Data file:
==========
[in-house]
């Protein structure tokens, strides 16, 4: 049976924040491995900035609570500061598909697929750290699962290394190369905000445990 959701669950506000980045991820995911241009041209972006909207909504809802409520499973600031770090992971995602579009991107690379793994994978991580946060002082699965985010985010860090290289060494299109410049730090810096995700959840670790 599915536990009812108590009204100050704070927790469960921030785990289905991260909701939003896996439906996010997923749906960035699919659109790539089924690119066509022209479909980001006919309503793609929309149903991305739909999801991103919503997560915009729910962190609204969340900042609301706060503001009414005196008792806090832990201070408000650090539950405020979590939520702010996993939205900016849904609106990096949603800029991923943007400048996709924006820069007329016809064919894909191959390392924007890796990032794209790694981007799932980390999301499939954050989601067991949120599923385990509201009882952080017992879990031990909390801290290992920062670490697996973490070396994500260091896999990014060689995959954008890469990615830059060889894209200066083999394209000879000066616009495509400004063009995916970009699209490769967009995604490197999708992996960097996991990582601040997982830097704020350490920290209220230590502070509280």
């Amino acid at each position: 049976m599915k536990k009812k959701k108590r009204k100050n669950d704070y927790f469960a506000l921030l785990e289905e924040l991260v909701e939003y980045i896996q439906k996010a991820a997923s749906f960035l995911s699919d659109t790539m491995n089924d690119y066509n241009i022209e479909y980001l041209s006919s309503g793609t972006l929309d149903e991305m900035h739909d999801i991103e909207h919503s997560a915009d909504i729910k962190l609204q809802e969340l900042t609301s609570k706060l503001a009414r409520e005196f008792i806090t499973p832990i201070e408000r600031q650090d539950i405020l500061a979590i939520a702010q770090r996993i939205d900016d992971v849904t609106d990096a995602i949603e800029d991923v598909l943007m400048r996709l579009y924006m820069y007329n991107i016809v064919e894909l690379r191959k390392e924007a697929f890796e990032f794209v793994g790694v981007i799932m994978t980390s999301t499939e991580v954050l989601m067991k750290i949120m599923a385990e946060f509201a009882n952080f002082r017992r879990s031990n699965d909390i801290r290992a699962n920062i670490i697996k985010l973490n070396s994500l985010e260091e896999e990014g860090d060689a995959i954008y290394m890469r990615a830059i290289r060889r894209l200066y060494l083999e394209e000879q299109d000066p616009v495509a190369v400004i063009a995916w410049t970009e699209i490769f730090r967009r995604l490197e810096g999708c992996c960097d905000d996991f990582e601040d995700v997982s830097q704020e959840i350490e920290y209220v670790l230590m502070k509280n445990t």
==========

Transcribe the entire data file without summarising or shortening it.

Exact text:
[in-house]
């Protein structure tokens, strides 16, 4: 049976924040491995900035609570500061598909697929750290699962290394190369905000445990 959701669950506000980045991820995911241009041209972006909207909504809802409520499973600031770090992971995602579009991107690379793994994978991580946060002082699965985010985010860090290289060494299109410049730090810096995700959840670790 599915536990009812108590009204100050704070927790469960921030785990289905991260909701939003896996439906996010997923749906960035699919659109790539089924690119066509022209479909980001006919309503793609929309149903991305739909999801991103919503997560915009729910962190609204969340900042609301706060503001009414005196008792806090832990201070408000650090539950405020979590939520702010996993939205900016849904609106990096949603800029991923943007400048996709924006820069007329016809064919894909191959390392924007890796990032794209790694981007799932980390999301499939954050989601067991949120599923385990509201009882952080017992879990031990909390801290290992920062670490697996973490070396994500260091896999990014060689995959954008890469990615830059060889894209200066083999394209000879000066616009495509400004063009995916970009699209490769967009995604490197999708992996960097996991990582601040997982830097704020350490920290209220230590502070509280």
């Amino acid at each position: 049976m599915k536990k009812k959701k108590r009204k100050n669950d704070y927790f469960a506000l921030l785990e289905e924040l991260v909701e939003y980045i896996q439906k996010a991820a997923s749906f960035l995911s699919d659109t790539m491995n089924d690119y066509n241009i022209e479909y980001l041209s006919s309503g793609t972006l929309d149903e991305m900035h739909d999801i991103e909207h919503s997560a915009d909504i729910k962190l609204q809802e969340l900042t609301s609570k706060l503001a009414r409520e005196f008792i806090t499973p832990i201070e408000r600031q650090d539950i405020l500061a979590i939520a702010q770090r996993i939205d900016d992971v849904t609106d990096a995602i949603e800029d991923v598909l943007m400048r996709l579009y924006m820069y007329n991107i016809v064919e894909l690379r191959k390392e924007a697929f890796e990032f794209v793994g790694v981007i799932m994978t980390s999301t499939e991580v954050l989601m067991k750290i949120m599923a385990e946060f509201a009882n952080f002082r017992r879990s031990n699965d909390i801290r290992a699962n920062i670490i697996k985010l973490n070396s994500l985010e260091e896999e990014g860090d060689a995959i954008y290394m890469r990615a830059i290289r060889r894209l200066y060494l083999e394209e000879q299109d000066p616009v495509a190369v400004i063009a995916w410049t970009e699209i490769f730090r967009r995604l490197e810096g999708c992996c960097d905000d996991f990582e601040d995700v997982s830097q704020e959840i350490e920290y209220v670790l230590m502070k509280n445990t």